The Imaginary Museum – Google Tries

February 7, 2011

Hoist by his own petard.

An article in today’s New York Times describes the new Google Art Project.  This is Google’s latest info/data binge, as it pursues its goal of organizing all the world’s data.  It harks back to a book I bought many years ago in which an artist created an imaginary museum that he would like to visit.  It’s an old idea, and an intriguing one for art lovers.

The article gives a review that is generally favorable, and enthusiastic, with several warnings about it being a work in progress.  The title makes a knowing reference to Walter Benjamin’s famous essay, The Work of Art in the Age of Mechanical Reproduction.   I took a look.

These are my reactions:

  • Why would you want to ‘navigate’ through a ‘virtual 3-D’ museum as you do on Google street view?  It’s incredibly awkward, and the point is to look at the art anyway, not the museum.  Unless it’s a building with historical interest.  My stroll down Versailles’ Hall of Mirrors wasn’t very illuminating
  • A lot of museums and universities (here’s a favorite:  NYPL) have very good online sites that make much of their collection available, with a lot more information, context, and technological elegance.  I don’t see that the Google site offers anything.  The reviewer addressed some of this, but asserts that the United Nations aspect of the site – it brings together museums from all over the world – is a valuable feature.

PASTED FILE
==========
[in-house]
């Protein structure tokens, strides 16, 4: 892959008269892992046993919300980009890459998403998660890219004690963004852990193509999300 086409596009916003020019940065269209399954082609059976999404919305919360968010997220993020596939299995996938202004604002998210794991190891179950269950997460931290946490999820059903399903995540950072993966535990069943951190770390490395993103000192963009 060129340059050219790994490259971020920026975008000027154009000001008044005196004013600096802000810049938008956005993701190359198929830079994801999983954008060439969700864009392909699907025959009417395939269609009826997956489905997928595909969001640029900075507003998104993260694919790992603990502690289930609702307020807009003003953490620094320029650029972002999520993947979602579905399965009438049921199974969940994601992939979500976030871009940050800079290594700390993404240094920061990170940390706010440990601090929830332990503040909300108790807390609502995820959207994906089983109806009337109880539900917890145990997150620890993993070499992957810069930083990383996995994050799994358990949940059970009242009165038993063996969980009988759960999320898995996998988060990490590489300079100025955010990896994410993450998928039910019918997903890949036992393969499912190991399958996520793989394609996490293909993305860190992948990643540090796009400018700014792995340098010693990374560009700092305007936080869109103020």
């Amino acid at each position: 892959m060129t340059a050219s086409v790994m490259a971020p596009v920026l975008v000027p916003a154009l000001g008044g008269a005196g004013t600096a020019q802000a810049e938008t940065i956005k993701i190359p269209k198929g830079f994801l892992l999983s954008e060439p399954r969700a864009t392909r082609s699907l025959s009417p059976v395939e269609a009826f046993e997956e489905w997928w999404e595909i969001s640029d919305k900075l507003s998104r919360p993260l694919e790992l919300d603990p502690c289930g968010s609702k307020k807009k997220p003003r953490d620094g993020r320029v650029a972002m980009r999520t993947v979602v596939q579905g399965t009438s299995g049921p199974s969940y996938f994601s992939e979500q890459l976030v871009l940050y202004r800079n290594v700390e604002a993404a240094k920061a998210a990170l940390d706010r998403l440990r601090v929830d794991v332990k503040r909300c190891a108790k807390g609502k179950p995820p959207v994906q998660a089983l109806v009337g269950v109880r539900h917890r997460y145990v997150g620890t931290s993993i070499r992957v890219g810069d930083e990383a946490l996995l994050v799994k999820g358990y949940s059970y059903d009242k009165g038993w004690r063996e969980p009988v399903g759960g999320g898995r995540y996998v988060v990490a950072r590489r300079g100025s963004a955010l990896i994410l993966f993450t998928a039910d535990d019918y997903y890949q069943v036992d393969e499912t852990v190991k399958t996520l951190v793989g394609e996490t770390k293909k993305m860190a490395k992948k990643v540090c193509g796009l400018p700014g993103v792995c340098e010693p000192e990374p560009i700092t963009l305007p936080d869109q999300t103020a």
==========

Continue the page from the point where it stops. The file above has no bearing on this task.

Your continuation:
• I would much rather see Google funding the creation of sites by specific museums than trying to do it all itself, with the obvious publicity advantages accruing to their stockholders.
  • Some of the high-resolution images are truly incredible.
  • Although the images may be more faithful than what you can get from most art books, there is much to be said in favor of the book format over this sort of online browsing.  For doing research, as opposed to browsing, the Web and Google are magnificent.